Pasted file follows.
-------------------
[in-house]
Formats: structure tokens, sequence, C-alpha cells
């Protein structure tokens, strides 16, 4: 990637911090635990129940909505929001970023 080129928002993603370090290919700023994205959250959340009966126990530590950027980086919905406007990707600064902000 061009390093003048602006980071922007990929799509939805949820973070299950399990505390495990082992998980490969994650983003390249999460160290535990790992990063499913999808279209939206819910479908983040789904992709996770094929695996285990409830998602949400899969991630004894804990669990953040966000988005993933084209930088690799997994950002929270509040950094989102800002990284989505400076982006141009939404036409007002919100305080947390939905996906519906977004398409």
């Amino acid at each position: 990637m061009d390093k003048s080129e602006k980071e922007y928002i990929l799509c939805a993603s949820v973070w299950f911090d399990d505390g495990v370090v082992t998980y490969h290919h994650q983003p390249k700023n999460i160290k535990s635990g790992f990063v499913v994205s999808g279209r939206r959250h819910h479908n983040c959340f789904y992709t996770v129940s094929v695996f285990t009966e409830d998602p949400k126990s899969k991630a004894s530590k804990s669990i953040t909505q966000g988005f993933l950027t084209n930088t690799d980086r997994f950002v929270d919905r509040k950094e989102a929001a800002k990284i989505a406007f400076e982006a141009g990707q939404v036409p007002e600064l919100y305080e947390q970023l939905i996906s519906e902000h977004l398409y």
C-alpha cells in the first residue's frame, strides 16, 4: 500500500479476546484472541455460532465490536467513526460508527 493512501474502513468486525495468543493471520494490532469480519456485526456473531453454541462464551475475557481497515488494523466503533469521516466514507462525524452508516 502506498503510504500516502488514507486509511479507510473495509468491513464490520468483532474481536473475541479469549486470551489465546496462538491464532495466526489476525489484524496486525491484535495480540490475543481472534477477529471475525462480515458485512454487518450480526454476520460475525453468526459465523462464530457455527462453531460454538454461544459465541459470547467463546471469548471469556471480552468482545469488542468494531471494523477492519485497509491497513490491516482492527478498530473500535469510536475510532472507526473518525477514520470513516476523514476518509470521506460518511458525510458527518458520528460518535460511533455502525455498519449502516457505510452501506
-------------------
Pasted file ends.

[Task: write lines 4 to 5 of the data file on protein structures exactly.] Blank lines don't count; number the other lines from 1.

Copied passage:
């Amino acid at each position: 990637m061009d390093k003048s080129e602006k980071e922007y928002i990929l799509c939805a993603s949820v973070w299950f911090d399990d505390g495990v370090v082992t998980y490969h290919h994650q983003p390249k700023n999460i160290k535990s635990g790992f990063v499913v994205s999808g279209r939206r959250h819910h479908n983040c959340f789904y992709t996770v129940s094929v695996f285990t009966e409830d998602p949400k126990s899969k991630a004894s530590k804990s669990i953040t909505q966000g988005f993933l950027t084209n930088t690799d980086r997994f950002v929270d919905r509040k950094e989102a929001a800002k990284i989505a406007f400076e982006a141009g990707q939404v036409p007002e600064l919100y305080e947390q970023l939905i996906s519906e902000h977004l398409y």
C-alpha cells in the first residue's frame, strides 16, 4: 500500500479476546484472541455460532465490536467513526460508527 493512501474502513468486525495468543493471520494490532469480519456485526456473531453454541462464551475475557481497515488494523466503533469521516466514507462525524452508516 502506498503510504500516502488514507486509511479507510473495509468491513464490520468483532474481536473475541479469549486470551489465546496462538491464532495466526489476525489484524496486525491484535495480540490475543481472534477477529471475525462480515458485512454487518450480526454476520460475525453468526459465523462464530457455527462453531460454538454461544459465541459470547467463546471469548471469556471480552468482545469488542468494531471494523477492519485497509491497513490491516482492527478498530473500535469510536475510532472507526473518525477514520470513516476523514476518509470521506460518511458525510458527518458520528460518535460511533455502525455498519449502516457505510452501506